Since launching in December of 2016, Oculus Avatars has brought a much-needed sense of humanity to the Oculus platform, allowing users to interact with one another on a personal level while in VR. With every new update, the platform has expanded its offerings with regular technical updates, and a sizable catalog of faces, lipstick, hairstyles, and accessories, presenting users with plenty of options for customizing their virtual self.
Today, Oculus introduces its latest update to their Oculus Avatars platform, ‘Expressive Avatars,’ adding a new level of realism to the expressive behavior of avatar models. Thanks to new improvements to eye and mouth movement, avatars now offer more engaging, meaningful interactions that culminate in a more immersive social experience. To achieve this effect, Oculus studied the dynamics of the human eye and mouth in order to identify and replicate minute details.
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For example, studies have shown the human eye blinks more as it looks around due to the exposure to air; this information has allowed Oculus to better simulate the blink rate of an avatar based on what they’re looking at. They’ve also identified the differences in a users natural behavior while in a headset, primarily how they tend to turn their heads more to look at something than they would in reality. This is most likely due to the limited field-of-view currently offered by a majority of existing headsets. This crucial data has allowed them to better predict the head movements of a user, resulting in more realistic eye movements fromt the avatar.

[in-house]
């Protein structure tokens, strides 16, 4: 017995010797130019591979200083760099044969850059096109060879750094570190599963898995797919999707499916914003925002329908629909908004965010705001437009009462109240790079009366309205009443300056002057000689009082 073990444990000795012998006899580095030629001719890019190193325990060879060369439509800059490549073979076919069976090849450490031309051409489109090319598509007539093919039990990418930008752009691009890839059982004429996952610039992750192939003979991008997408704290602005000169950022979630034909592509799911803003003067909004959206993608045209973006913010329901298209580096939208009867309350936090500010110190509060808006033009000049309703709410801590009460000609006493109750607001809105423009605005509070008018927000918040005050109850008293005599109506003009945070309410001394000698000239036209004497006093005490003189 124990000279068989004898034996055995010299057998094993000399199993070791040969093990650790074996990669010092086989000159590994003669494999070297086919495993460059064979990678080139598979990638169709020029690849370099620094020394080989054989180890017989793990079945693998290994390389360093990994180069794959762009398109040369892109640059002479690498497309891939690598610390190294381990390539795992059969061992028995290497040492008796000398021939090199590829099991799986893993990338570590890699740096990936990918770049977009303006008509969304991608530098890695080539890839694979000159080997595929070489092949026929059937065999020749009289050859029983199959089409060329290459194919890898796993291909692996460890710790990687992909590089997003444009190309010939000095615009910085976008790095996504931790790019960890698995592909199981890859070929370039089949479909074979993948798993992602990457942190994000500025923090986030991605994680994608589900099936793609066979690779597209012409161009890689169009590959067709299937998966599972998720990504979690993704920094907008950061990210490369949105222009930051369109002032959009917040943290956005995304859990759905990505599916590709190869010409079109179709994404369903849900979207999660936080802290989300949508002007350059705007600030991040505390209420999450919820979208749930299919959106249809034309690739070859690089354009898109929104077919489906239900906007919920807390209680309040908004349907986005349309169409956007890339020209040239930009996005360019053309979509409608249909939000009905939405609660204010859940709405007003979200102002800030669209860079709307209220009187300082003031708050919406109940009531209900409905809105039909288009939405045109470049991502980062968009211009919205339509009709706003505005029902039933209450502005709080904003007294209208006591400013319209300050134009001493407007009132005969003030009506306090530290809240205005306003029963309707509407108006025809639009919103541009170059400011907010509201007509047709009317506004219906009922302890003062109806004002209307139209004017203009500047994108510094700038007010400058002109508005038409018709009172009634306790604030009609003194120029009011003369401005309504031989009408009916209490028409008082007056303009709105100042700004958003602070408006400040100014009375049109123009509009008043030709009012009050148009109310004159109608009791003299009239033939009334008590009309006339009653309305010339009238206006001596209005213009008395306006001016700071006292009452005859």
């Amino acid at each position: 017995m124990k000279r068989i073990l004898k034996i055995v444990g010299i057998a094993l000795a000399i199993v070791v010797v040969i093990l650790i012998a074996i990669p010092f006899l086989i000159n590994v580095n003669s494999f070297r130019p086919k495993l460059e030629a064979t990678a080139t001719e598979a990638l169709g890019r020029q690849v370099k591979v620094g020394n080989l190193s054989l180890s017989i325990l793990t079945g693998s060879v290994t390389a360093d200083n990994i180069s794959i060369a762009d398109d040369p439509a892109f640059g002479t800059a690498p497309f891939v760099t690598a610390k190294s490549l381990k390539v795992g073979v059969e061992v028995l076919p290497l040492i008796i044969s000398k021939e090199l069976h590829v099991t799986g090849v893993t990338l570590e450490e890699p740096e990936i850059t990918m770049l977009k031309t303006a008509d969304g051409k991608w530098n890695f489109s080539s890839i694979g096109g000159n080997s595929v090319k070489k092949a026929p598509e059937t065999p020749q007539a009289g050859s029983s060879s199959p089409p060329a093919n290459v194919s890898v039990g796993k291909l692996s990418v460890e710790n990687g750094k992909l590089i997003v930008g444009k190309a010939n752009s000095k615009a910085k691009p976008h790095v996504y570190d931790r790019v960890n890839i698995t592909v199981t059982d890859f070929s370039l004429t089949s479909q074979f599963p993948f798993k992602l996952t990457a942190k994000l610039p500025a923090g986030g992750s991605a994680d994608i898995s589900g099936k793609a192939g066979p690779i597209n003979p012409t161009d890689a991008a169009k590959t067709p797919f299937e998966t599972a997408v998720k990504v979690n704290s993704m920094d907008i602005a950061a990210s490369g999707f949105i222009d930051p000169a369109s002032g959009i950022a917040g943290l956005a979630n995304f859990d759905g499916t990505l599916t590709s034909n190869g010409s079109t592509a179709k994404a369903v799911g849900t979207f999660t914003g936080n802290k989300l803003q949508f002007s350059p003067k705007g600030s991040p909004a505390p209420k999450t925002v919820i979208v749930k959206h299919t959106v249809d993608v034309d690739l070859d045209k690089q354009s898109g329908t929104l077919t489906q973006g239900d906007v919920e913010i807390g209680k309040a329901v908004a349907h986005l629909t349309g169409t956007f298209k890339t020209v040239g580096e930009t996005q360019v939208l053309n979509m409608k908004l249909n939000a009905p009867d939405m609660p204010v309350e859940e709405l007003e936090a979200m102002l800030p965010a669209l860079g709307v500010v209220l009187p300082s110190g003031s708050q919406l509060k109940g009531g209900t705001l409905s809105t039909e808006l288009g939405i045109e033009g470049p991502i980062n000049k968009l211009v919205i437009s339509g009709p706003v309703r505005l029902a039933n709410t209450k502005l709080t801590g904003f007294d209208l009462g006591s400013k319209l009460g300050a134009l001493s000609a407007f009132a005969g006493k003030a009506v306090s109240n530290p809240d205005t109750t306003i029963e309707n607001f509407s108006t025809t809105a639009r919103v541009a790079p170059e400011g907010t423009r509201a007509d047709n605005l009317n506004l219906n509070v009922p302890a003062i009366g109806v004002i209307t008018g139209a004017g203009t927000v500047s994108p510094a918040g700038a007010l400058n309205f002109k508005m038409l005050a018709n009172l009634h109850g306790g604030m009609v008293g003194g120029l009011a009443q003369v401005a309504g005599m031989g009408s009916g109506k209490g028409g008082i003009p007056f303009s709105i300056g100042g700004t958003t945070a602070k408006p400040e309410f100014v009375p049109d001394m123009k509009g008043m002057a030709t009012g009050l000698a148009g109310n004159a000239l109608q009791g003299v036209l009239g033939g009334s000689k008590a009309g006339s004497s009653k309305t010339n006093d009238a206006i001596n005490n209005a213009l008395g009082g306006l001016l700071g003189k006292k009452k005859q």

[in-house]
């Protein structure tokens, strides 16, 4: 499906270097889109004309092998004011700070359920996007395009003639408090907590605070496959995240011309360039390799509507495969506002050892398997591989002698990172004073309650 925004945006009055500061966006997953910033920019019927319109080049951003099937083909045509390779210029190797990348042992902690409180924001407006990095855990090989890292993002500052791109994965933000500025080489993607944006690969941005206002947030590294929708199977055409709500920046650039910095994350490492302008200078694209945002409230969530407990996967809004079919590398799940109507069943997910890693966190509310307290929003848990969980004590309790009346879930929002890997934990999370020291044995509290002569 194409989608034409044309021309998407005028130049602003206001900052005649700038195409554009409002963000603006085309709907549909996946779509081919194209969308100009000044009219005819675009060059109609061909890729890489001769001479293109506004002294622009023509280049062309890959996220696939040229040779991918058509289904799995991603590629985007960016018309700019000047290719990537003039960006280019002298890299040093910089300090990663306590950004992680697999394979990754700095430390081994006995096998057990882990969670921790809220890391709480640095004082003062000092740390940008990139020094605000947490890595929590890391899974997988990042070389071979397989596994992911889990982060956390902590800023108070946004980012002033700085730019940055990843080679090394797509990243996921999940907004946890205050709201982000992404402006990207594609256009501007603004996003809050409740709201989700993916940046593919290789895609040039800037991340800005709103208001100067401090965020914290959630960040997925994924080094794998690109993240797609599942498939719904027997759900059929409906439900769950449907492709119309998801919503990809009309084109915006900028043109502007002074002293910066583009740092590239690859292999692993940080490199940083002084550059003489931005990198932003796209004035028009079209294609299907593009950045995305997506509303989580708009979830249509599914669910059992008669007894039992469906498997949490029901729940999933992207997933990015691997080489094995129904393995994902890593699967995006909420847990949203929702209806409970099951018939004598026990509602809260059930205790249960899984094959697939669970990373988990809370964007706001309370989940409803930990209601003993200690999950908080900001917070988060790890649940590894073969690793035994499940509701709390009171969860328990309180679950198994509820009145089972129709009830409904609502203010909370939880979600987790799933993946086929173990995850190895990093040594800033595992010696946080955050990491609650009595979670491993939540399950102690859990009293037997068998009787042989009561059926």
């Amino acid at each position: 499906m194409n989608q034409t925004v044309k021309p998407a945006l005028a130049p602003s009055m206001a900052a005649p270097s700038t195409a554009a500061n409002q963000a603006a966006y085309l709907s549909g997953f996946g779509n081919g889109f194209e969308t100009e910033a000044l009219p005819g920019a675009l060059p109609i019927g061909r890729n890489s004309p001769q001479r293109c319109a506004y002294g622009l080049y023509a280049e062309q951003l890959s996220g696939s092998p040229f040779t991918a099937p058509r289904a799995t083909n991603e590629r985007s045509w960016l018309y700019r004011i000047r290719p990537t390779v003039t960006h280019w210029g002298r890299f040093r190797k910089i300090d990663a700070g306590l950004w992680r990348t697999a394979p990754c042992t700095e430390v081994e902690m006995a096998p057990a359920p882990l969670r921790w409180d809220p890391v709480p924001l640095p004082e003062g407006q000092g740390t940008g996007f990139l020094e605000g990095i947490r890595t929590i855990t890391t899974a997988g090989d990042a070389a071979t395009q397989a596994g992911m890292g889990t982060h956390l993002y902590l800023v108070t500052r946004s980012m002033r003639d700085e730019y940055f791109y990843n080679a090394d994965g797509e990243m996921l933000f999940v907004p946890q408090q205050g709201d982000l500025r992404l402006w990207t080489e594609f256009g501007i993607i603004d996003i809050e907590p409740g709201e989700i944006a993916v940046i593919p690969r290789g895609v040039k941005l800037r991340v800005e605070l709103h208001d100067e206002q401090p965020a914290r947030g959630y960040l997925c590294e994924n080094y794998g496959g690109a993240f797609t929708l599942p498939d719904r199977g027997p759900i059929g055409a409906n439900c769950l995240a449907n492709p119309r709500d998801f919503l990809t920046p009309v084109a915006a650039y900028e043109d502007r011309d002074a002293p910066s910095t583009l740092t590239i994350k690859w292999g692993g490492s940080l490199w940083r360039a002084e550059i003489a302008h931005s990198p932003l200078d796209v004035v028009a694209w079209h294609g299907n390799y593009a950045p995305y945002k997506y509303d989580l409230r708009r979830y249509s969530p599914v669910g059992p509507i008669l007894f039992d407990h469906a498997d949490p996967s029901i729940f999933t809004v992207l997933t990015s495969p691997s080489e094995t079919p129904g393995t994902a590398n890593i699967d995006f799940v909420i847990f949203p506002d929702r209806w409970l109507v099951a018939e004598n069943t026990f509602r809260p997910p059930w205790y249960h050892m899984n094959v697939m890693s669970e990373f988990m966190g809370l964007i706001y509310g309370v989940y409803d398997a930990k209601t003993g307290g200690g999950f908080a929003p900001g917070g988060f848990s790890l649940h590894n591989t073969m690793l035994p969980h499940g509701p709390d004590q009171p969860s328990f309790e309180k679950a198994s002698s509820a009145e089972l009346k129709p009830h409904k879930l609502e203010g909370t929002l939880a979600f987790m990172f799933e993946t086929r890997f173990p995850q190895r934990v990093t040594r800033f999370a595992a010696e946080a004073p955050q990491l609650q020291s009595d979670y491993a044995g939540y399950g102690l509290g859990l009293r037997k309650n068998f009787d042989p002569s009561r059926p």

These eye movements, including the eyebrows, are also affected by the user’s changes in a users voice while speaking. For instance, a sudden change in pitch or a jerk of the head could result in a raised eyebrow or widened eyes. Oculus hopes to eventually add more updates in the near future, such as pupil dilation and constriction based on lighting changes, as well as mutual eye contact between users.
Using the data mentioned above, Oculus has also made great strides in the movement of the mouth while speaking. Seeing as the lips move before, during, and after a sound is emitted from the mouth, the biggest difficulty for Oculus was accurately simulating the lip movements for a noise before it’s even emitted. After testing several solutions — including delaying the audio between users to buy computing time — they decided on a technique referred to as differential interpolation, which involves modeling intermediate mouth shapes between each sound while controlling individual mouth muscles.
In terms of avatar realism, Oculus looked back on past updates to develop a pleasant balance of realism for their latest design. The result is a lineup of slightly more accurate avatars married with minimalistic textures designed to keep the model from looking too realistic.
The Expressive Avatars update is available now on the Oculus Rift and Oculus Go headsets. No doubt we’ll most likely see support heading to the upcoming Oculus Quest standalone headset when it releases sometime this month.
Source: Kyle Melnick, VRScout
Image Credit: Oculus